Rumor around the 'Net is that AMD's Bulldozer follow-up, codenamed Vishera, could drop in early Q4 this year. The new AMD 8350, as its known, will supposedly be a four-module/eight-core design clocked at 4GHz (4.2GHz Turbo Mode) with a 125W TDP. Vishera could potentially deliver what last year's Bulldozer didn't; AMD's latest CPU was widely panned for failing to meet most of its performance, clockspeed, and power consumption targets.
Given that Vishera is based on the already-launched Trinity core, we can make a few predictions concerning the chip's performance -- and whether it can measure up.
AMD's Trinity incorporated two technologies that substantially reduced power consumption -- hard flip-flops and a resonant clock mesh. Vishera will assuredly do the same, and this, combined with further improvements to GlobalFoundries 32nm process, makes a 4GHz target frequency at a 125W TDP sound feasible. The low turbo mode, if accurate, implies that the power consumption curve is still quite steep.
4GHz would give AMD a bit of a PR opportunity (Intel's fastest official CPU topped out at 3.8GHz in the P4 era) and would finally distance Vishera from Thuban. One of the criticisms of Bulldozer was that at 3.6-3.9GHz, it often struggled to keep pace with (or fell behind) AMD's K10-based Thuban at 3.3GHz. The low-level improvements baked into AMD's second-gen Bulldozer, combined with an 11% base frequency boost, would finally distinguish the two products -- at least most of the time.
Roughly six weeks back, Anandtech's Johan De Gelas posted an insightful deep dive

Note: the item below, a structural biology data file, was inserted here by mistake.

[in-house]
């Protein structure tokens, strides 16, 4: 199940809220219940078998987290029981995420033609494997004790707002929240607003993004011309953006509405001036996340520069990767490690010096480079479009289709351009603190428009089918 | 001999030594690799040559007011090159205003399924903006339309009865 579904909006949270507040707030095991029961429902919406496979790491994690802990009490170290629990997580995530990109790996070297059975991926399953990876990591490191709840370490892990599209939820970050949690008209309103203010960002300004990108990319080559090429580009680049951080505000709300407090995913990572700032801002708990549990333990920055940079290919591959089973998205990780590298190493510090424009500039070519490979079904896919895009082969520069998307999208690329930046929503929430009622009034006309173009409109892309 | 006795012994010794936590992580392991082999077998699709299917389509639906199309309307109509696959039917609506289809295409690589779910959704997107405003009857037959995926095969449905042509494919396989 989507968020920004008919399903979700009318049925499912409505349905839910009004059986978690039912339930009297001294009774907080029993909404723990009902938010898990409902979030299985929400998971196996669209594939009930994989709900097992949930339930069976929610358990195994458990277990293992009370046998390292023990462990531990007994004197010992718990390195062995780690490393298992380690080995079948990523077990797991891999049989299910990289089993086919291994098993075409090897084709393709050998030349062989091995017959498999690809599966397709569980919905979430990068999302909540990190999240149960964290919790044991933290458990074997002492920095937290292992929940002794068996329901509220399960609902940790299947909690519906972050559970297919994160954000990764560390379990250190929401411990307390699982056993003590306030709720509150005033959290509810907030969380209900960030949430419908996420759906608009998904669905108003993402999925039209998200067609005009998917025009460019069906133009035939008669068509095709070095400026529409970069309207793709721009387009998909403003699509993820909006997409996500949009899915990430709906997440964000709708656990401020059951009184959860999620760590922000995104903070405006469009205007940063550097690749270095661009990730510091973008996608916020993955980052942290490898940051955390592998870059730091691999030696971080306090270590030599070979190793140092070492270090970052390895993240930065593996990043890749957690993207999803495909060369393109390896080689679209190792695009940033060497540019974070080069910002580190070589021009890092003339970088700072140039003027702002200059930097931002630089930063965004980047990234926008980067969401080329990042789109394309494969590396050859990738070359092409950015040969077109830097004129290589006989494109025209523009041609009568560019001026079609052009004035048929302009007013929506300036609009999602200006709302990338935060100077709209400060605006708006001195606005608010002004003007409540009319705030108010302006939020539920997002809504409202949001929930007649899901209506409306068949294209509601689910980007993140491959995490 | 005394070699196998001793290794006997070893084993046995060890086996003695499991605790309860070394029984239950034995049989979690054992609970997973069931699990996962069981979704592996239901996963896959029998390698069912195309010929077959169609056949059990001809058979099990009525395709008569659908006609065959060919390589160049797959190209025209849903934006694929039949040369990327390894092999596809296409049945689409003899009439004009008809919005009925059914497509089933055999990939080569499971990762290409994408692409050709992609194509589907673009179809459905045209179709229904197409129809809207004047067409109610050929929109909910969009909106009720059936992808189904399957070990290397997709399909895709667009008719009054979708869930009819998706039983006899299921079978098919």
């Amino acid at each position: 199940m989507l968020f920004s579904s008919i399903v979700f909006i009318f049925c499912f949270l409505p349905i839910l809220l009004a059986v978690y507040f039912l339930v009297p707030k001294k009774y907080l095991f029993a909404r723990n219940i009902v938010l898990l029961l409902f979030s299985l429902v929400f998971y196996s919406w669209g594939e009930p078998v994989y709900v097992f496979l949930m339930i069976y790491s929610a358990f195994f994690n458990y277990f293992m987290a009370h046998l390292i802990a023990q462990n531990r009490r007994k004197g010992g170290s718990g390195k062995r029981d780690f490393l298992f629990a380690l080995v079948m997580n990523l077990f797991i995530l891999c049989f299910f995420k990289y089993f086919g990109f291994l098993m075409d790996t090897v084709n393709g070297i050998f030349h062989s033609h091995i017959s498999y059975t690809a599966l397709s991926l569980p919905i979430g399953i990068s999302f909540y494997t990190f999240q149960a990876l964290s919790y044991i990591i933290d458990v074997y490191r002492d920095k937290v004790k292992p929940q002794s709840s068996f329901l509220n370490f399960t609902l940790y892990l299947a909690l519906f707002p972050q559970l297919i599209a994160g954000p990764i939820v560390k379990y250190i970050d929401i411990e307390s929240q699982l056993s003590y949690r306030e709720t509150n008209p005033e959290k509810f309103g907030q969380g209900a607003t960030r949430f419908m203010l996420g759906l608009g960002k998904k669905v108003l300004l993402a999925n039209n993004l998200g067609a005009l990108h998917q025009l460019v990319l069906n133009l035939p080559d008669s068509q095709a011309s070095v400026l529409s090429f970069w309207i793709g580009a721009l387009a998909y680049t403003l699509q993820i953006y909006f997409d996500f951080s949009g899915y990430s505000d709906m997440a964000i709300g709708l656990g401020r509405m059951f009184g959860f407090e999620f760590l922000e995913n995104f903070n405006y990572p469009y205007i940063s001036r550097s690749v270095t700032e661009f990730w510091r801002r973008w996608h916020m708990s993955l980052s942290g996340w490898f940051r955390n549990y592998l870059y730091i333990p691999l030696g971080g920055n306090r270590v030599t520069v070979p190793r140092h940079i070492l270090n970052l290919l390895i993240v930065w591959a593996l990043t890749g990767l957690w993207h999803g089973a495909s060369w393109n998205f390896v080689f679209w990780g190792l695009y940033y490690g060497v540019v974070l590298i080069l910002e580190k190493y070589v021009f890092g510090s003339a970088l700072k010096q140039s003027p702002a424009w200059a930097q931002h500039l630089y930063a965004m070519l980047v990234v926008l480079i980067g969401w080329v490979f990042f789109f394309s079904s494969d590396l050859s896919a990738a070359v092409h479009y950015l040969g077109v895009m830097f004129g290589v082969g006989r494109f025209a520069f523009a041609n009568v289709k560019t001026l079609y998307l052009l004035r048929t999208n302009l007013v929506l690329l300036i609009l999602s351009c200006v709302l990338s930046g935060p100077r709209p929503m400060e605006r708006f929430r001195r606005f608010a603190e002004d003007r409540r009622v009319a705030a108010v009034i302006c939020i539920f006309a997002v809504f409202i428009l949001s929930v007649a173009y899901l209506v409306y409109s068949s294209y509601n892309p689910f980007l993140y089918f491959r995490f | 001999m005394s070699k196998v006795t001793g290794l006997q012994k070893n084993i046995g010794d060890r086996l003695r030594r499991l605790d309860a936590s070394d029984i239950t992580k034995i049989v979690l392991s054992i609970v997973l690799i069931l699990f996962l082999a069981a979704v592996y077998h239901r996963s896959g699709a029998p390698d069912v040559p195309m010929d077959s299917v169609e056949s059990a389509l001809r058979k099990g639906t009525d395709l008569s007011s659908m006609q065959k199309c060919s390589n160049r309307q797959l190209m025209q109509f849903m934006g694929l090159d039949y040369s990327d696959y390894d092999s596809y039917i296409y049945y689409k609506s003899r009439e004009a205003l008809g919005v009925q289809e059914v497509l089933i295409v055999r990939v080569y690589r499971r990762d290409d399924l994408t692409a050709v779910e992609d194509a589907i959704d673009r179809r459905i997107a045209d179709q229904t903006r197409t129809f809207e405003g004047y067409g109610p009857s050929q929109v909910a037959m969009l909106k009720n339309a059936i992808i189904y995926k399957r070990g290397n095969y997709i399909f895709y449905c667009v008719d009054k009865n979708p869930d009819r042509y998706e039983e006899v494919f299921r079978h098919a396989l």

into Bulldozer's branch prediction penalties, cache miss rates, and cache latencies. His work strongly indicates that slow caches aren't the only thing plaguing the first-gen Piledrive's design, and cast light on where AMD might try to improve future products. Vishera is based on Trinity, but AMD didn't disclose much in the way of front-end improvements when it described the chip prior to the mobile launch
earlier this year.
If Vishera is Trinity + L3 cache, our expectations for its performance are similarly modest. If AMD went back to take advatage of higher TDP levels and optimized certain parts of the front end, it could deliver a CPU better able to challenge Intel's Sandy Bridge / Ivy Bridge desktops. Given the way the desktop market continues to shrink, we suspect AMD will likely take the former route and save significant revisions for Streamroller. Steamroller is the third-gen APU currently targeted for sometime in 2013. To date, AMD has shared very little about this part, including its release date or which foundry is manufacturing it. Similarly, there's no word on whether or not the company will make an eight-core third-generation part.